Welcoming to the Muse...
Sturgill Simpson Band with guest local opener Chris Cook
3227 N. Davidson St.
Doors 7:00 PM / Show 8:00 PM
Sturgill Simpson Band
Nashville sounds like Nashville again on High Top Mountain, the debut release from singer-songwriter Sturgill Simpson. From furious honky-tonk and pre-outlaw country-rocking to spellbinding bluegrass pickin' and emotional balladry, the album serves as a one-stop guide to everything that made real country music such a force to be reckoned with. Pure and uncompromising, devoid of gloss and fakery, High Top Mountain's dozen instant classics evoke the sound of timeless country in its many guises and brings back the lyrical forthrightness and depth that permeated the music Simpson absorbed during his Kentucky childhood.
The MUSIC could no more be boxed in than the man himself. Growing up in Belmont, a small town on the outskirts of Charlotte, NC, Chris Cook was surrounded by music from day one. As a singer-songwriter and multi-dimensional musician, he knows what he likes and what suits his needs. While comfortable playing country or rock, Chris also has a fondness for a classic R&B groove, the catchy beat of Pop, or the “from-the-gut soulfulness” of the Blues. The first thing you’ll notice is that voice. Chris Cook is a singer’s singer with a delivery that’s pure and natural, unforced but expressive, relaxed but full of inner fire. In finding his own voice, Cook has taken cues from favorite singers on the country side (George Jones, Merle Haggard) to the blues-rock realm (Paul Rodgers, Jimmy Hall, Lowell George). You’ll also hear a bit of Jackson Browne’s earnestness and Jimmy Buffett’s laid-back whimsy in there too. Averaging 200 dates a year, the hard-working Cook continues to tour regionally and internationally showcasing strong vocals, seasoned musicianship, a prolific writing ability and a performance of a true musical leader and entertainer.
Chris Cook… His Story
I wanted a bike for my 9th or 10th birthday, but Mama thought I was fit for a 1960’s Kay guitar. I think she paid fifty dollars for it, and boy was it a beast to play! I hated it. The strings were at least a half inch from the fret board. It may as well have been a ball-field length for young tender fingers like mine attempting to play “House of the Rising Sun” or the “Boogie-Woogie”. With the resentment of not getting the bike, on top of sore finger tips I think I remember breaking all but three of the strings on it and chuckin’ it under my bed until I was around twelve years old. When I realized how hip it was to even have a guitar to start with, it wasn’t long ’til I was picking with school friends and learning every Eagles, Skynyrd, Zeppelin, AC/DC and Bob Seger record I could get my hands on. It was the challenge that hooked me.
I dropped out of night school to go jam with what would eventually become my first “real” band, Stone Blue. I remember one of our first paying gigs was at a place called Cadillac’s in Hickory, NC opening for Quiet Riot. I think we made fifty bucks and a case of bud in the can, but we were damn sure there and thought we had arrived! We ended up on the “good side” of the owners, Rocky and Carmine which landed us opening slots at their clubs for the likes of The Fabulous T-birds, Night Ranger, Mother’s Finest, Molly Hatchet, Blackfoot, Foghat and others. Stone Blue played their last show on September 12th 1993. It was my 21st birthday.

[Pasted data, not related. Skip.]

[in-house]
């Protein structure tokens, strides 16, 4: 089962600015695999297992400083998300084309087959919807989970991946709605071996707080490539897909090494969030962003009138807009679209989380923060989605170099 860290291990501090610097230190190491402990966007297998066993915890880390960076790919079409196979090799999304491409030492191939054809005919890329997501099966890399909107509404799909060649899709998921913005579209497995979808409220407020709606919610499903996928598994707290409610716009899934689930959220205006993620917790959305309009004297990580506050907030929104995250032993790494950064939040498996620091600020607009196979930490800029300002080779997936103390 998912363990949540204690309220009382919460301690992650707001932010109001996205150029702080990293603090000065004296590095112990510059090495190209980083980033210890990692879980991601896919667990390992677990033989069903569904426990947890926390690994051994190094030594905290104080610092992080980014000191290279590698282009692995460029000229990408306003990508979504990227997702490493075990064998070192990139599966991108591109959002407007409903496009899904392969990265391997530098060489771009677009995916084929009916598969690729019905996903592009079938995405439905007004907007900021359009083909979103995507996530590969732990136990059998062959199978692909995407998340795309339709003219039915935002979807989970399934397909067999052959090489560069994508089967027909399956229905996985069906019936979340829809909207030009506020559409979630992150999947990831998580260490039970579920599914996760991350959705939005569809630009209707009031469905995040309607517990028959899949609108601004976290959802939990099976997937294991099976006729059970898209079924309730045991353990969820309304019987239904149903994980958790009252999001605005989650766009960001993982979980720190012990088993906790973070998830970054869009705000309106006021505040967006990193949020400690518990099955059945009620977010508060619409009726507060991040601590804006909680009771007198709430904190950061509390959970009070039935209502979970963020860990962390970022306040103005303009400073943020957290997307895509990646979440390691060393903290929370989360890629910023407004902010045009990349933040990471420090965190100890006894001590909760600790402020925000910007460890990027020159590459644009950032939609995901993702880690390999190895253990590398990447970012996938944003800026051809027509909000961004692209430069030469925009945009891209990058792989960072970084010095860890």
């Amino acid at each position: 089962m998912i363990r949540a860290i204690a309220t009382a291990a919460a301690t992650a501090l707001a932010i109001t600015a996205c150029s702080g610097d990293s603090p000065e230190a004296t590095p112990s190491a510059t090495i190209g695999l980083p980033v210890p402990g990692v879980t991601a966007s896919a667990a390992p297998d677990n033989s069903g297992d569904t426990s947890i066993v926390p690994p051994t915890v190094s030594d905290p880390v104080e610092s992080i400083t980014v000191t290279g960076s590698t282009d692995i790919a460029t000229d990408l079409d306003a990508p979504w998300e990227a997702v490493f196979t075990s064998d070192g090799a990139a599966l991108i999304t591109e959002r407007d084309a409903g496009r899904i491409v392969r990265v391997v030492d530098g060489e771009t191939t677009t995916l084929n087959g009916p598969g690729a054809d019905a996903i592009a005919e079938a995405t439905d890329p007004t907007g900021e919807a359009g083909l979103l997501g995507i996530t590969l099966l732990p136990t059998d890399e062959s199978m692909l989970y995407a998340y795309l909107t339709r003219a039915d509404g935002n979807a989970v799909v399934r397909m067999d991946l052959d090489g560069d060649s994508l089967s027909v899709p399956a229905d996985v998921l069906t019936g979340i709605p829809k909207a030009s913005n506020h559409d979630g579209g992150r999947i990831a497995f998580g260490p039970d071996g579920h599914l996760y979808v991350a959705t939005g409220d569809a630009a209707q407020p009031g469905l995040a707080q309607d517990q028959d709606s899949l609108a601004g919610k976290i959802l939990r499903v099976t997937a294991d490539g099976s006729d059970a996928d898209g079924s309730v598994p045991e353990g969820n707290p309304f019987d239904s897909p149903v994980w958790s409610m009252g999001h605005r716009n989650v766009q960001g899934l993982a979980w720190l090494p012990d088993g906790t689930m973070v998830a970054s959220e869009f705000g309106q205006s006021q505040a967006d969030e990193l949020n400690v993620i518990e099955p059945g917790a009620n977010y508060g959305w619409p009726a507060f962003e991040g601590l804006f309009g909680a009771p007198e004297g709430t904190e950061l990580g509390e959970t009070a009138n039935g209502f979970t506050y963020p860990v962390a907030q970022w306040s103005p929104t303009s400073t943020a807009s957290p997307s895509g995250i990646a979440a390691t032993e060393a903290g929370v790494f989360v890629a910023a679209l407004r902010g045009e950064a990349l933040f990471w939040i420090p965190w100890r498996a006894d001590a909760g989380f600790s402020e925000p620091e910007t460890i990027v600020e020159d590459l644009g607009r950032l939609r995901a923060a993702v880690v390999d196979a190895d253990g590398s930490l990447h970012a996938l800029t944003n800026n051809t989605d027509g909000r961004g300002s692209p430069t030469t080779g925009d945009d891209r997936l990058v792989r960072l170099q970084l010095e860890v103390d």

By this point, I had started singing more, blowing harp and wanted to start my own group as the lead singer and writer. I quit my “day gig” at the local mill and formed Zeke’s Wheel, a full-time working band with great players and singers who could play anything from the Allman Brothers to Doobies to Beatles. We mainly stayed in the Carolinas playing 100 or so nights a year and were a great band, who loved to play music, drink and party our asses off. After a short two to three year stint, Zeke’s Wheel would roll no more.
From 1996-2000, I was chosen by the Department of Defense to entertain and boost morale for troops stationed abroad in South East Asia, the Mediterranean coast, Greenland and Cuba. I had never even been on a plane, but there I went sometimes for two months at a time and eventually landed the role of Tour Manager. It was a very cool period in my life and a great experience that I will always cherish. God bless the Armed Forces!
My debut solo record came the following year in 2001. “Heartless Road” was put out with the help of the internet, numerous friends, family and fans. I think I sold (and gave away) about 2000 copies. Not bad for peddling ‘em out of my truck at gigs! My follow-up effort “Small Town Gone”, produced by renowned percussionist Jim Brock (Joe Walsh, Kathy Matea, Delbert McClinton, John Mellencamp, etc.) was released in 2004. With “Small Town Gone”, I was fortunate enough to branch out into the European market, specifically the United Kingdom, Denmark and Holland. I’ve been touring in Europe sometimes twice a year since its release.
Now comes “Bag of Emotions”. With the help of Motown legends Bob Babbitt on bass (Stevie Wonder, Marvin Gaye, Gladys Knight, and Robert Palmer), drummer Ed Greene (Barry White, Marvin Gaye, Steely Dan) and notable Nashville keyboardist Steve King (Keith Urban), I was inspired to dig deep into my Rock, R&B and Blues roots. There’s not a single fiddle or steel guitar within a mile of this recording. It’s an electric guitar and Hammond-organ-driven record that I truly feel has captured my essence as a guitarist, singer and live performer. Now you be the judge…
The Evening Muse
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